What if everyone jumped?

Might as well jump. Jump. Go ahead, jump. - Van Halen

Suppose everyone in the world got together and jumped. Would the Earth move? Yes. Would it be noticeable? Time for a calculation. Note: I am almost certain that I have done this before, but I can't find where.

Starting assumptions.

  • 7 billion people.
  • Average weight: 50 kg (you know, kids and stuff)
  • Average vertical jump (center of mass): 0.3 meters - and I think that is generous.
  • Mass of the Earth: 6 x 1024 kg
  • Gravitational field near the surface of the Earth is constant with a magnitude of 9.8 N/kg
  • Ignore the interaction with the Sun and Moon

Basic physics

Suppose I take the Earth and the people as my system. In this case, there are essentially no external forces on the system (see assumptions above). There will be two conserved quantities - momentum and energy. Here, the term conserved means that that quantity does not change. I can write:

i-629ae0a79fc69cada2b80dfdc35b9ff8-2010-08-26_la_te_xi_t_1_3.jpg

What does the "1" and "2" mean? These could be any two times. For this situation, let me say that time 1 is right after the people jump (and still moving up) and time 2 is when the people are at their highest point.

Energy is also conserved. If I take the people plus the Earth as the system, then I can have both kinetic energy (K) and gravitational potential energy (Ug). Using the 1 to represent the people just jumping and 2 to represent them at their highest point, then:

i-be78afa42e59a83402158f0434563a12-2010-08-26_la_te_xi_t_1_4.jpg

About gravitational potential. First, it is the potential energy of the system, not of each object. Second, in this approximate linear form (mgh), the change is what really matters. This means that I can set the potential at point 1 as 0 Joules. Also, the mass of the Earth does matter in this potential - that is where the 9.8 N/kg comes from.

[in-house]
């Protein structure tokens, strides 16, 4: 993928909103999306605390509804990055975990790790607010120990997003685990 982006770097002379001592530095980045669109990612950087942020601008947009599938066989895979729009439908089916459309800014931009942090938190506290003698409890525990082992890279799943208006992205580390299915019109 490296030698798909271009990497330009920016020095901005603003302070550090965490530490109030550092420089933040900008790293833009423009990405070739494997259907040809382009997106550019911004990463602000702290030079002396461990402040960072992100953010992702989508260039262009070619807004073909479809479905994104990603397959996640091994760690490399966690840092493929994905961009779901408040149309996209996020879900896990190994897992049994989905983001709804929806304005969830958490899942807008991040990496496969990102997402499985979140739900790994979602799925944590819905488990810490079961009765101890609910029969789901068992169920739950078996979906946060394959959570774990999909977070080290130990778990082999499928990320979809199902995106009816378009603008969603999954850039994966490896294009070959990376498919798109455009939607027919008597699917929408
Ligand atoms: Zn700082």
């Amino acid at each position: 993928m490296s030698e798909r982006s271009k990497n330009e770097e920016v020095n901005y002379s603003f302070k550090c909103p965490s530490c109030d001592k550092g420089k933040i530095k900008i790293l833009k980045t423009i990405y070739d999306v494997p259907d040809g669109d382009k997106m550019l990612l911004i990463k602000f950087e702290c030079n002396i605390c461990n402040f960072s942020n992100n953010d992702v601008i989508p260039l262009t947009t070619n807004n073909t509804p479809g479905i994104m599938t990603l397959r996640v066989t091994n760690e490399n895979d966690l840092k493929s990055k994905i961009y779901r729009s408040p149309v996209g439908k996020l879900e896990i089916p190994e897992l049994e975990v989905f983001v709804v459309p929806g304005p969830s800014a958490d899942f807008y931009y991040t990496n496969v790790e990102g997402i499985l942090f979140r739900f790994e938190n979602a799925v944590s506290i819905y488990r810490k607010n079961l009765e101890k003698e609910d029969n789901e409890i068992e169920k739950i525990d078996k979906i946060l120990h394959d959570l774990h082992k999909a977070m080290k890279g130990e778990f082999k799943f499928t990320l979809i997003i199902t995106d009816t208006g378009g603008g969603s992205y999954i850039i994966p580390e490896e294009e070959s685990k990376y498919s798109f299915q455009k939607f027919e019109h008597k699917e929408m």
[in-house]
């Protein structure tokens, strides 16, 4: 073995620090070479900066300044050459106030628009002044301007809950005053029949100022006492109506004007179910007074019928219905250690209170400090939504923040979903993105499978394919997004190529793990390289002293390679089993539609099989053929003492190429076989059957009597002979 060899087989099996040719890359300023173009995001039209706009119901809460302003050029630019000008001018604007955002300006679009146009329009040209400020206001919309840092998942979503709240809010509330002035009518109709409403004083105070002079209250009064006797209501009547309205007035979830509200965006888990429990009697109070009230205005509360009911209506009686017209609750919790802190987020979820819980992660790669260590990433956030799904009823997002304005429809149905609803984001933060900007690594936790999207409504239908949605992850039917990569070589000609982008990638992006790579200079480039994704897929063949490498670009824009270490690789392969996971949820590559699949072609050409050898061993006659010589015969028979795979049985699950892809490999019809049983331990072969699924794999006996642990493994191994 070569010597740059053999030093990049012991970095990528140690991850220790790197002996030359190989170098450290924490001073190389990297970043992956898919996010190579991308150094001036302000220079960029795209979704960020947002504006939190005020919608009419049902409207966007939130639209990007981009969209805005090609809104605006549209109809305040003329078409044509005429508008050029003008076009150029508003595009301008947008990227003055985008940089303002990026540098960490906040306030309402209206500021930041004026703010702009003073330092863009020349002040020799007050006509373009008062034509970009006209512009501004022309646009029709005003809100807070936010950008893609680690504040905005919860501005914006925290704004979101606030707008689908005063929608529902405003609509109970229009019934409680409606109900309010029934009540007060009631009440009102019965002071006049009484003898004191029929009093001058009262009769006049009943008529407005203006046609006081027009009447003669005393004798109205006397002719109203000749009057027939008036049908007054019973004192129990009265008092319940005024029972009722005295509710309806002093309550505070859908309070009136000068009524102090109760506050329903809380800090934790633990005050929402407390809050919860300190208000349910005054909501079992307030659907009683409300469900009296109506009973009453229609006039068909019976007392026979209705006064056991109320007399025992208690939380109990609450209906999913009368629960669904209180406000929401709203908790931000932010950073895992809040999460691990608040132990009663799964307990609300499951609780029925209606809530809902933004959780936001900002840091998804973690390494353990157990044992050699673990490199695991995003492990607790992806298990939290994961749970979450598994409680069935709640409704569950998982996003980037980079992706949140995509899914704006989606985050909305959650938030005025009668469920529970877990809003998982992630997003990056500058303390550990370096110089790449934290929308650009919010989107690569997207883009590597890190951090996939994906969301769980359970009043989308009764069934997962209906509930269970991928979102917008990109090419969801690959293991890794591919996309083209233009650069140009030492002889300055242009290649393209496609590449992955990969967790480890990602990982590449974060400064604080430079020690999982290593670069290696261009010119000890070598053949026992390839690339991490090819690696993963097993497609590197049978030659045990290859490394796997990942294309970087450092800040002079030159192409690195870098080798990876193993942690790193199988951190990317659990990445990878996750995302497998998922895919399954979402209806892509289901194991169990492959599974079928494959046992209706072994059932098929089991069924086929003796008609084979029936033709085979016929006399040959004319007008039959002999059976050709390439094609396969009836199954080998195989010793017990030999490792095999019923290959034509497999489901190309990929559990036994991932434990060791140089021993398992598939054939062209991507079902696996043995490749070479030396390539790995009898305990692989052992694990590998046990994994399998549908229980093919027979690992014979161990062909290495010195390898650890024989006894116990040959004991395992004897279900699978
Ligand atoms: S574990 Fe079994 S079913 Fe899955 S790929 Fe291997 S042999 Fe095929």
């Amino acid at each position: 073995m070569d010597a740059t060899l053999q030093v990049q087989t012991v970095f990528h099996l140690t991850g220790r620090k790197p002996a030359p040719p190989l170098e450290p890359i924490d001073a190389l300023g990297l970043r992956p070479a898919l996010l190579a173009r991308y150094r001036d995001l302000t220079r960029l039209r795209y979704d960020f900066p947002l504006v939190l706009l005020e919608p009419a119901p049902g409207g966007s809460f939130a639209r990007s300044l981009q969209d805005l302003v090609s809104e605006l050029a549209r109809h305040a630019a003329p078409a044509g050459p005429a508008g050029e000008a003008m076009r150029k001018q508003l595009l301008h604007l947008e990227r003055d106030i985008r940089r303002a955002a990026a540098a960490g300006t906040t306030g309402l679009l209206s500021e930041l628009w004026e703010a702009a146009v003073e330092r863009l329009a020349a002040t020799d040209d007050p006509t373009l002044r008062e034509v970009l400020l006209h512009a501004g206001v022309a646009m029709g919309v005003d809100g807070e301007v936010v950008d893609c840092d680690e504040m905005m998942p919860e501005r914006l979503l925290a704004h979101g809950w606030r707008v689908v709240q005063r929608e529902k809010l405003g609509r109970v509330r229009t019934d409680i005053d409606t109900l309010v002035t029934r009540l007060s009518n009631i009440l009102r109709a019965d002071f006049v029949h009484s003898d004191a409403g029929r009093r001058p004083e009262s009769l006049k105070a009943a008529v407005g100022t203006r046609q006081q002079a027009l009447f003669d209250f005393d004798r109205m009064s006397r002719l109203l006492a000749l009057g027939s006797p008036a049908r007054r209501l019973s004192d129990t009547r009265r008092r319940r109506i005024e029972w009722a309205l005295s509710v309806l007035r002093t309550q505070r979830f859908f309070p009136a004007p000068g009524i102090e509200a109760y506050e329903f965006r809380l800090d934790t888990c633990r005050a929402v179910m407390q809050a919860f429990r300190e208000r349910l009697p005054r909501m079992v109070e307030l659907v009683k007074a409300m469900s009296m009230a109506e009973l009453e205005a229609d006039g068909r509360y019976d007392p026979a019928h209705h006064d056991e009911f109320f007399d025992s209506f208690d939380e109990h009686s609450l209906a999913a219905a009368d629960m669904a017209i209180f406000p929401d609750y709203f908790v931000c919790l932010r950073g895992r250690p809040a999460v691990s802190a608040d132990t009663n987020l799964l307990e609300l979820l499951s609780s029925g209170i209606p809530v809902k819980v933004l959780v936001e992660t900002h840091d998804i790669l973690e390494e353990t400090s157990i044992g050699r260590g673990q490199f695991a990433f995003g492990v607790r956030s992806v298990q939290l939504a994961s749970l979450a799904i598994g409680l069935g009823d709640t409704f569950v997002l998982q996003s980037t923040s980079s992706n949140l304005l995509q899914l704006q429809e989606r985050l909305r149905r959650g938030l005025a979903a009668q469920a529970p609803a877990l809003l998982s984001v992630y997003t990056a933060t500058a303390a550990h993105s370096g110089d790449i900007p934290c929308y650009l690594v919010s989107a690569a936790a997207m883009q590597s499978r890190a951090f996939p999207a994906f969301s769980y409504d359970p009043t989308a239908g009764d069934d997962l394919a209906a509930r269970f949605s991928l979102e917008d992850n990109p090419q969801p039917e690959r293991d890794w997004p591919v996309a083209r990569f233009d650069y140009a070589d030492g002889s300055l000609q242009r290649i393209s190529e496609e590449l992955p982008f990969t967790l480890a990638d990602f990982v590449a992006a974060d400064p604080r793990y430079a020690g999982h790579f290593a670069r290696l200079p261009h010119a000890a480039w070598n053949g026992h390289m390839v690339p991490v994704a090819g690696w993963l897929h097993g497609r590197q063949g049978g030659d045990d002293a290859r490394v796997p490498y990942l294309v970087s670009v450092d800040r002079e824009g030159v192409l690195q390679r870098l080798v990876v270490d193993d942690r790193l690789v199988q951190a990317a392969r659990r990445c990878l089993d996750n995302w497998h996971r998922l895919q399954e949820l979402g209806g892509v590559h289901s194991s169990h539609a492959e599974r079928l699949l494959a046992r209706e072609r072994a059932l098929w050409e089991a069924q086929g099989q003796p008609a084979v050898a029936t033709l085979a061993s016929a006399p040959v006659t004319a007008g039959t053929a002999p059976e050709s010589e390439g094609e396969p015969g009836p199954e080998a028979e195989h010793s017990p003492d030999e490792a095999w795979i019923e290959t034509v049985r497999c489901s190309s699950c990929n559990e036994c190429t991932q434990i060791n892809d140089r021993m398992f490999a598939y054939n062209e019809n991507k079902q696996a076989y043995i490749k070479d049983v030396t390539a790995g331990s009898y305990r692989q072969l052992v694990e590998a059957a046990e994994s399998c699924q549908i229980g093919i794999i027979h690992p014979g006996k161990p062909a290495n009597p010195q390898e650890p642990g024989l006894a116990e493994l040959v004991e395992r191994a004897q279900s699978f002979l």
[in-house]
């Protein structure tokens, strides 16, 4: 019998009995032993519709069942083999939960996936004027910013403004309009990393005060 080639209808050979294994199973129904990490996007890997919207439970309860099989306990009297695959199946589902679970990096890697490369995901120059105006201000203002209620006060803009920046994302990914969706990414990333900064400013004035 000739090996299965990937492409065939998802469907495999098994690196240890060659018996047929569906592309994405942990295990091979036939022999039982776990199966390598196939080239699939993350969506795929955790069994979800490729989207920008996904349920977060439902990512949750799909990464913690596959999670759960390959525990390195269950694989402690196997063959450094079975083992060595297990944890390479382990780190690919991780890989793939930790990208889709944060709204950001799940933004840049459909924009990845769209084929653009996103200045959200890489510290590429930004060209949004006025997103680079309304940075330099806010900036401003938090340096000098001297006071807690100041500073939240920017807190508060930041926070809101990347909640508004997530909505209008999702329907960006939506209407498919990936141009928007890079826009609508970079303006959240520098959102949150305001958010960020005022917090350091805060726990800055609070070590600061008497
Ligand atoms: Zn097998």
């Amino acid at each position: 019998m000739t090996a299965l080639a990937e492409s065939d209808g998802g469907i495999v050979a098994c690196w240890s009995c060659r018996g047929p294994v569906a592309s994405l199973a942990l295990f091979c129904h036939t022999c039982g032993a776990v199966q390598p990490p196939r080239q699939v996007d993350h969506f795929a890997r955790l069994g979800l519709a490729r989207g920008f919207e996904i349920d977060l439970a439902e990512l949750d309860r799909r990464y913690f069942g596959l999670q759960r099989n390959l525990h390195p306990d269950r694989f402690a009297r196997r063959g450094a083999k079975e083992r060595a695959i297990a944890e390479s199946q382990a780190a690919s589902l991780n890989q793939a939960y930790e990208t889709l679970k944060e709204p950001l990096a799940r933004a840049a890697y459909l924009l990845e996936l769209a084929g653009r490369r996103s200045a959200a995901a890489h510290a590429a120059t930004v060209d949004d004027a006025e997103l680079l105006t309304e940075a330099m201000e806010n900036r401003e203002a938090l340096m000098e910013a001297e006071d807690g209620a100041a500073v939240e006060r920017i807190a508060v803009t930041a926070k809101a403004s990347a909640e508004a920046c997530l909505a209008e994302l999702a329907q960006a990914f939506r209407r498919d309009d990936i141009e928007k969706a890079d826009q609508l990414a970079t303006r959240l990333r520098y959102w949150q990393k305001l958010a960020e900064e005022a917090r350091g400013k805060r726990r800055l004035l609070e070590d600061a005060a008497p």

The calculation

A couple of important things to start with. At position (and time) number 1, the Earth and the people are moving but there is zero gravitational potential energy. At position 2, the Earth and the people are 0.3 meters apart and not moving (at the highest point). Finally, momentum is a vector - but this is a one-dimensional problem. I am going to let the y-direction be in the direction the people jump.

This gives a momentum conservation equation of:

i-c8b0bff81ee1889fd33302d339ec646e-2010-08-26_la_te_xi_t_1_5.jpg

Now, I can use the energy equation to get an expression for the initial velocity of the people:

i-a1b64bac9b5398c0be6f3b4945ef67ee-2010-08-26_la_te_xi_t_1_6.jpg

Just a quick check with reality. If you want to jump a height h, you would need a speed of:

i-a363164cf6eac31dd2dd986e5f0f65af-2010-08-26_la_te_xi_t_1_7.jpg

This is what you get if you assume the velocity of the Earth is super small from above. Ok, I am going to put these two equations (momentum and energy) together. This looks bad, but it really isn't too bad. The problem is the velocity of the people from the work-energy method still has the velocity of the Earth. Avert your eyes if you are algebra-allergic.

i-46c682a1edbb61a0aa61c0f03c16bc1e-2010-08-26_la_te_xi_t_1_9.jpg

Not finished quite yet - I need to now solve for the velocity of the Earth.

i-5890dcfa244b997cd6363be209cb71e3-2010-08-26_la_te_xi_t_1_10.jpg

See, that wasn't too bad. You can open your eyes now. Now for the numbers. If I use the values form above, I get a recoil speed of the Earth as:

i-422b0387a1c4eb467bbddbd9bd3f8ec6-2010-08-26_la_te_xi_t_1_11.jpg

Maybe you don't like my starting values. But you know what? It doesn't really matter - the mass of the Earth is so huge that it is going to be pretty darn difficult to get a detectable speed. Also, there is the whole issue of getting everyone at the same place at the same time and getting them to jump at the same time.

I seem to recall the last time I did this calculation (that I can't find) that I also estimated how many people you could get in one spot of the Earth.

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How about a different but related question.